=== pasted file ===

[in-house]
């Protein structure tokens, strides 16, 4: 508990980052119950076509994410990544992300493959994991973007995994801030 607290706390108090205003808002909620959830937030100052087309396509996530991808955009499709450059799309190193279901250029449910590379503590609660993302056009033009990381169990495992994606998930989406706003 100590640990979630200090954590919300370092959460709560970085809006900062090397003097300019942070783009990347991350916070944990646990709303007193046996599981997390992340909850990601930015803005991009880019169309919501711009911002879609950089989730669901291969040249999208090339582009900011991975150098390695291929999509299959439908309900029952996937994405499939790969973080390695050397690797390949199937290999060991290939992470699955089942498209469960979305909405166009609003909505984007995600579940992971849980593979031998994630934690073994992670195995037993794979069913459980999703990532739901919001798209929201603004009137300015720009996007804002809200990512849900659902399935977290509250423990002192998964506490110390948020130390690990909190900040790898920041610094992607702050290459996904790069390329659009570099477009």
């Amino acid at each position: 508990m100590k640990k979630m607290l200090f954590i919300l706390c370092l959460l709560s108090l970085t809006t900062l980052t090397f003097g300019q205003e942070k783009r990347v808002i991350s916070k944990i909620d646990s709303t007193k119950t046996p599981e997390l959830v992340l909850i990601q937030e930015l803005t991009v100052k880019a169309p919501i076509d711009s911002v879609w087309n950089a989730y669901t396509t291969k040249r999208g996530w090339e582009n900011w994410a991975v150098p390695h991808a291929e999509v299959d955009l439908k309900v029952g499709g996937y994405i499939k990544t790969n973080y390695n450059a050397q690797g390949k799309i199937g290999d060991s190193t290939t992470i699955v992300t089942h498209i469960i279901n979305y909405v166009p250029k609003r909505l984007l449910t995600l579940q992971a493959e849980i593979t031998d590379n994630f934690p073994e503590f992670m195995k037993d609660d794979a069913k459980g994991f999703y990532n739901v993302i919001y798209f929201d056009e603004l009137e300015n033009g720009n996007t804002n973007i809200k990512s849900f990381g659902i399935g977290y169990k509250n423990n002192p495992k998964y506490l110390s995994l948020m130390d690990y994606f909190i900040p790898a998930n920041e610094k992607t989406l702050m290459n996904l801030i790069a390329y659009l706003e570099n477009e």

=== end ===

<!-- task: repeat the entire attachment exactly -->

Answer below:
[in-house]
């Protein structure tokens, strides 16, 4: 508990980052119950076509994410990544992300493959994991973007995994801030 607290706390108090205003808002909620959830937030100052087309396509996530991808955009499709450059799309190193279901250029449910590379503590609660993302056009033009990381169990495992994606998930989406706003 100590640990979630200090954590919300370092959460709560970085809006900062090397003097300019942070783009990347991350916070944990646990709303007193046996599981997390992340909850990601930015803005991009880019169309919501711009911002879609950089989730669901291969040249999208090339582009900011991975150098390695291929999509299959439908309900029952996937994405499939790969973080390695050397690797390949199937290999060991290939992470699955089942498209469960979305909405166009609003909505984007995600579940992971849980593979031998994630934690073994992670195995037993794979069913459980999703990532739901919001798209929201603004009137300015720009996007804002809200990512849900659902399935977290509250423990002192998964506490110390948020130390690990909190900040790898920041610094992607702050290459996904790069390329659009570099477009």
């Amino acid at each position: 508990m100590k640990k979630m607290l200090f954590i919300l706390c370092l959460l709560s108090l970085t809006t900062l980052t090397f003097g300019q205003e942070k783009r990347v808002i991350s916070k944990i909620d646990s709303t007193k119950t046996p599981e997390l959830v992340l909850i990601q937030e930015l803005t991009v100052k880019a169309p919501i076509d711009s911002v879609w087309n950089a989730y669901t396509t291969k040249r999208g996530w090339e582009n900011w994410a991975v150098p390695h991808a291929e999509v299959d955009l439908k309900v029952g499709g996937y994405i499939k990544t790969n973080y390695n450059a050397q690797g390949k799309i199937g290999d060991s190193t290939t992470i699955v992300t089942h498209i469960i279901n979305y909405v166009p250029k609003r909505l984007l449910t995600l579940q992971a493959e849980i593979t031998d590379n994630f934690p073994e503590f992670m195995k037993d609660d794979a069913k459980g994991f999703y990532n739901v993302i919001y798209f929201d056009e603004l009137e300015n033009g720009n996007t804002n973007i809200k990512s849900f990381g659902i399935g977290y169990k509250n423990n002192p495992k998964y506490l110390s995994l948020m130390d690990y994606f909190i900040p790898a998930n920041e610094k992607t989406l702050m290459n996904l801030i790069a390329y659009l706003e570099n477009e």